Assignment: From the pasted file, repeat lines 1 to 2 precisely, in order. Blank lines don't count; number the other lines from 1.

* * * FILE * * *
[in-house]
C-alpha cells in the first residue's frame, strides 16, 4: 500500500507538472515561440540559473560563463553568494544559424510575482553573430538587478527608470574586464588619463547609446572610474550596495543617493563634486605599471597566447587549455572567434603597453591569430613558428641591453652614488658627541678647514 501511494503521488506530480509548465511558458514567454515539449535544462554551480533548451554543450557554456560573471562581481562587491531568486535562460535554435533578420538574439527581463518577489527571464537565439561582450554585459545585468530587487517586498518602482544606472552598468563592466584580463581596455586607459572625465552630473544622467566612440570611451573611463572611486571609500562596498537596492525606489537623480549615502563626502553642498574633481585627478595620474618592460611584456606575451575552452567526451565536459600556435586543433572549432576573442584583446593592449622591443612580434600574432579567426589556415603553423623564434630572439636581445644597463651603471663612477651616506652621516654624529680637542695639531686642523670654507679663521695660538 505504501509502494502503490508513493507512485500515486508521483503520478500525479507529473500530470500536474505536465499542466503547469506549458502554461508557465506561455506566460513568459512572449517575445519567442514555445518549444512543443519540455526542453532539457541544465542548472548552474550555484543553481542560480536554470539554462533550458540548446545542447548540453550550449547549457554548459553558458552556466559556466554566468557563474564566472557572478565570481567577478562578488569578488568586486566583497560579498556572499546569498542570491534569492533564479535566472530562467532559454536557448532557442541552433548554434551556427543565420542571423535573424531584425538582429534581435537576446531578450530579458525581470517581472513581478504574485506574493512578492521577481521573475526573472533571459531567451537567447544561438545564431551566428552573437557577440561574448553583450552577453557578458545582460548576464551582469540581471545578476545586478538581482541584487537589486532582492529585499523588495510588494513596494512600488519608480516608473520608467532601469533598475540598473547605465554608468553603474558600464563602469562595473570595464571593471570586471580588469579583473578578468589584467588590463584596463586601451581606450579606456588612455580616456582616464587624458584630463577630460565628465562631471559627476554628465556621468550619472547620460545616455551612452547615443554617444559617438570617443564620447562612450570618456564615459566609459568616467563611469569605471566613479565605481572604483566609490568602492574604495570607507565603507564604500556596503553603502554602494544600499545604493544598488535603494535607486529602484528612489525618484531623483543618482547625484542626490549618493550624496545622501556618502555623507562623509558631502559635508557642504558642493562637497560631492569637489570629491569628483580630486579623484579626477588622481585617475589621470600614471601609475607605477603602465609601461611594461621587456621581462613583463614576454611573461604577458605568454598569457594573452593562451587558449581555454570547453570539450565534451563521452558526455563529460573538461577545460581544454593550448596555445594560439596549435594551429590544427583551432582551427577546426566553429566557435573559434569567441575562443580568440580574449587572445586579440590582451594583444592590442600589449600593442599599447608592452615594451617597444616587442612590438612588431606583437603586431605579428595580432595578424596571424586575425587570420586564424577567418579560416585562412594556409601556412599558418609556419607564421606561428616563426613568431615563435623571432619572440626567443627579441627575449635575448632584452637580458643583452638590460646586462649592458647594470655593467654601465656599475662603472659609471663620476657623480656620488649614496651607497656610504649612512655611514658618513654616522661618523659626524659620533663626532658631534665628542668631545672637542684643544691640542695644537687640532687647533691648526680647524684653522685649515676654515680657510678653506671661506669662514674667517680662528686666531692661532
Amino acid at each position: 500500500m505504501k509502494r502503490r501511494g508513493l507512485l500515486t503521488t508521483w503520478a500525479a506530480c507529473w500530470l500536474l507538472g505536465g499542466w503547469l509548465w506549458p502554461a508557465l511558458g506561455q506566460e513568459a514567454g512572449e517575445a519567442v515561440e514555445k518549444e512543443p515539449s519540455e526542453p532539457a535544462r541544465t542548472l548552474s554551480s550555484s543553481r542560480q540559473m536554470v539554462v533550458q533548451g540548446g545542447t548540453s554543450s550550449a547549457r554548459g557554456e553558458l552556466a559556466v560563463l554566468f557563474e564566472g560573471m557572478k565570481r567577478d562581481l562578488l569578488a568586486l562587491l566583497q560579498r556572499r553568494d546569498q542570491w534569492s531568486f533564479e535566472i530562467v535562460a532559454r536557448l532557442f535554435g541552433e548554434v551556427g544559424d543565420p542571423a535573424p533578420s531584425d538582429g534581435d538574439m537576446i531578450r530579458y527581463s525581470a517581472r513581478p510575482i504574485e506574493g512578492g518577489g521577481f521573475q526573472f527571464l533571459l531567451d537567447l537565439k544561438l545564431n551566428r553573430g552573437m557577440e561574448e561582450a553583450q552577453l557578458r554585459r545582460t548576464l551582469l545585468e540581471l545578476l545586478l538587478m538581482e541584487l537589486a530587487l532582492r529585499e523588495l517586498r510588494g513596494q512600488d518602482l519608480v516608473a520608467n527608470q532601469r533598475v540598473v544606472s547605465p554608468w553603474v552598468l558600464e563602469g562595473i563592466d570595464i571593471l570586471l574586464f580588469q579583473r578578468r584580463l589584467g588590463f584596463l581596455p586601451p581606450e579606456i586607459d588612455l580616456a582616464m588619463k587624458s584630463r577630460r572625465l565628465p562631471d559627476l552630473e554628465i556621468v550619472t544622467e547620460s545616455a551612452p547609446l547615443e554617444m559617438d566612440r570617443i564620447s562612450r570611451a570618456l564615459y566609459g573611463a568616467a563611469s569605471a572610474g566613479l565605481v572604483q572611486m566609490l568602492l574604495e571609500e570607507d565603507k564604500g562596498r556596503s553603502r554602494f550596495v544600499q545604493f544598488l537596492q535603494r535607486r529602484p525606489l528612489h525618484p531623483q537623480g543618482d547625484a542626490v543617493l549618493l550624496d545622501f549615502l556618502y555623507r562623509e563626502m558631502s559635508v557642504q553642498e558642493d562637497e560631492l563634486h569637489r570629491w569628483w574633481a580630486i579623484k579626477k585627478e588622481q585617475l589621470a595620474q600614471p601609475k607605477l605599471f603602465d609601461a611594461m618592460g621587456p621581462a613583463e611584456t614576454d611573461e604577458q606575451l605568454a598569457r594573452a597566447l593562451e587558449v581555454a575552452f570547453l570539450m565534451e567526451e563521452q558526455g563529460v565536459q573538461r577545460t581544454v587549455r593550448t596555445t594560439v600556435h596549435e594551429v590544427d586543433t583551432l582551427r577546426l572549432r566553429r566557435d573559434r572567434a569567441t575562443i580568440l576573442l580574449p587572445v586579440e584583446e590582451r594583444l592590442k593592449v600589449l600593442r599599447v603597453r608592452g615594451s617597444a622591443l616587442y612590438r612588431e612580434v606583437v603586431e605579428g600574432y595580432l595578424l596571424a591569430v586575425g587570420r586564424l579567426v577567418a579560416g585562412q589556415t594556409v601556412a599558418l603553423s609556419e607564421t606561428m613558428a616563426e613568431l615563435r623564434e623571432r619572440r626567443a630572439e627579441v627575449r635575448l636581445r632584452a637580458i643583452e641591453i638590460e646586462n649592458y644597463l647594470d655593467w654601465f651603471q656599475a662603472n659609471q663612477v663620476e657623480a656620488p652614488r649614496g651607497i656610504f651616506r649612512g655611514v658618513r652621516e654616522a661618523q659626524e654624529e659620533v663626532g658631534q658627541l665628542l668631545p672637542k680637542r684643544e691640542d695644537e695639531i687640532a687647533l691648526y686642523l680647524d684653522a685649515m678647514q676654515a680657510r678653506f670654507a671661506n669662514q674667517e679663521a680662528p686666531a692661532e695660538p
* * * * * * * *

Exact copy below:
[in-house]
C-alpha cells in the first residue's frame, strides 16, 4: 500500500507538472515561440540559473560563463553568494544559424510575482553573430538587478527608470574586464588619463547609446572610474550596495543617493563634486605599471597566447587549455572567434603597453591569430613558428641591453652614488658627541678647514 501511494503521488506530480509548465511558458514567454515539449535544462554551480533548451554543450557554456560573471562581481562587491531568486535562460535554435533578420538574439527581463518577489527571464537565439561582450554585459545585468530587487517586498518602482544606472552598468563592466584580463581596455586607459572625465552630473544622467566612440570611451573611463572611486571609500562596498537596492525606489537623480549615502563626502553642498574633481585627478595620474618592460611584456606575451575552452567526451565536459600556435586543433572549432576573442584583446593592449622591443612580434600574432579567426589556415603553423623564434630572439636581445644597463651603471663612477651616506652621516654624529680637542695639531686642523670654507679663521695660538 505504501509502494502503490508513493507512485500515486508521483503520478500525479507529473500530470500536474505536465499542466503547469506549458502554461508557465506561455506566460513568459512572449517575445519567442514555445518549444512543443519540455526542453532539457541544465542548472548552474550555484543553481542560480536554470539554462533550458540548446545542447548540453550550449547549457554548459553558458552556466559556466554566468557563474564566472557572478565570481567577478562578488569578488568586486566583497560579498556572499546569498542570491534569492533564479535566472530562467532559454536557448532557442541552433548554434551556427543565420542571423535573424531584425538582429534581435537576446531578450530579458525581470517581472513581478504574485506574493512578492521577481521573475526573472533571459531567451537567447544561438545564431551566428552573437557577440561574448553583450552577453557578458545582460548576464551582469540581471545578476545586478538581482541584487537589486532582492529585499523588495510588494513596494512600488519608480516608473520608467532601469533598475540598473547605465554608468553603474558600464563602469562595473570595464571593471570586471580588469579583473578578468589584467588590463584596463586601451581606450579606456588612455580616456582616464587624458584630463577630460565628465562631471559627476554628465556621468550619472547620460545616455551612452547615443554617444559617438570617443564620447562612450570618456564615459566609459568616467563611469569605471566613479565605481572604483566609490568602492574604495570607507565603507564604500556596503553603502554602494544600499545604493544598488535603494535607486529602484528612489525618484531623483543618482547625484542626490549618493550624496545622501556618502555623507562623509558631502559635508557642504558642493562637497560631492569637489570629491569628483580630486579623484579626477588622481585617475589621470600614471601609475607605477603602465609601461611594461621587456621581462613583463614576454611573461604577458605568454598569457594573452593562451587558449581555454570547453570539450565534451563521452558526455563529460573538461577545460581544454593550448596555445594560439596549435594551429590544427583551432582551427577546426566553429566557435573559434569567441575562443580568440580574449587572445586579440590582451594583444592590442600589449600593442599599447608592452615594451617597444616587442612590438612588431606583437603586431605579428595580432595578424596571424586575425587570420586564424577567418579560416585562412594556409601556412599558418609556419607564421606561428616563426613568431615563435623571432619572440626567443627579441627575449635575448632584452637580458643583452638590460646586462649592458647594470655593467654601465656599475662603472659609471663620476657623480656620488649614496651607497656610504649612512655611514658618513654616522661618523659626524659620533663626532658631534665628542668631545672637542684643544691640542695644537687640532687647533691648526680647524684653522685649515676654515680657510678653506671661506669662514674667517680662528686666531692661532